To understand craft, and craft education, one must first define craftsmanship: a repeated and intentional building of high-quality techniques. Craft products are the material result of craftsmanship in practice. Apprenticeship, a central teaching model in craft, has historically been a pillar in craft communities, where specialized skills are passed down from master to student. However, in the contemporary era of globalization, the traditional processes with which master artisans are connected to potential mentees have become tenuous. Craft education, therefore, must be two-fold: not only equipping artisans with market skills, but also connecting culture bearers to avenues of preservation for their traditions (e.g. support organizations, teaching opportunities, apprentices, etc.).
A small number of organizations have initiated long-term craft education training programs for artisans, ranging from six months to one year, and focusing on skill-based capacity building. Skills training can include marketing best practices, audience research and development, design, business planning, the sourcing of raw materials, or teaching traditional technique. Increasingly, long-term interaction is the preferred method of education, and short-term workshops are traded in for programs with consistent follow-ups.
Craft education that establishes sustained relationships with artisan communities ultimately proves to produce better outputs in the future. Data shows impact even on families: Artisans Angkor in Cambodia found while evaluating their programs that 98.3 percent of the participant-artisans’ children were enrolled in school, showing significant impact on “non-income indicators,” like children’s education and well-being.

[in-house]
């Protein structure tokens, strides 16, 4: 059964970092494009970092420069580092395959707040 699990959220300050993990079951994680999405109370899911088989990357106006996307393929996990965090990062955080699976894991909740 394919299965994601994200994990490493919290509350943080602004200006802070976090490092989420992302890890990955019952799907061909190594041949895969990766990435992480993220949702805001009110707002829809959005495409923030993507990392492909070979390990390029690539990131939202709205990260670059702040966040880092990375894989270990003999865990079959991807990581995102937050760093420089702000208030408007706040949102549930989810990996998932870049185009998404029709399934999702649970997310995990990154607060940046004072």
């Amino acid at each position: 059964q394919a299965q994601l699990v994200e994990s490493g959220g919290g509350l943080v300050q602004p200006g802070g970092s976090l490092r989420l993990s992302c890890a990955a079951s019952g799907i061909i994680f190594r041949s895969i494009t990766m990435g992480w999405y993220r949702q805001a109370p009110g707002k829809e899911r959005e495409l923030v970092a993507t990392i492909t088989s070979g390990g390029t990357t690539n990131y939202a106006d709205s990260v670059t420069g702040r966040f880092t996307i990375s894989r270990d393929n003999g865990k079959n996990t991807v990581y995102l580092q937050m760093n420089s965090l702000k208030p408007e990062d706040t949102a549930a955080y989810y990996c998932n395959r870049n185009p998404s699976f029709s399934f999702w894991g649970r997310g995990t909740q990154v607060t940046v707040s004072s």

In India, where the creative economy employs an estimated 45 to 48 percent of the workforce, Somaiya Kala Vidya integrates continued intervention into their education courses: Design Education and Business and Management. The Business and Management course participants receive mentorship for ten months following the course to ensure that they apply the concepts into their work. Design Education graduates participate in future programs as teaching faculty alongside visiting professional design educators.
According to a report from the United Nations Conference on Trade and Development, the creative economy in Asia (including design, fashion, film, art crafts, and more creative goods) accounted for nearly $228 billion in exports in 2015, almost double that of Europe.
Paths Toward Future Sustainability
Artisans have historically served the role of designer, manufacturer, and marketer of their products. Education came naturally, as artisans taught their children their craft and other cultural practices. Products were made with intimately known customers in mind, meaning that design developed slowly and organically. Only recently, with the need to find new markets or compete with cheaper mass-produced goods, have artisans found that they lack adequate market intelligence.
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Especially in developing regions, the craft sector has been activated in the form of social enterprises or cooperatives, where organizations facilitate collaborations between designers and artisans to create market-ready products and employment, especially in rural areas. While this model of intervention may produce short-term results, little acknowledgement is given to the natural resiliency of craft.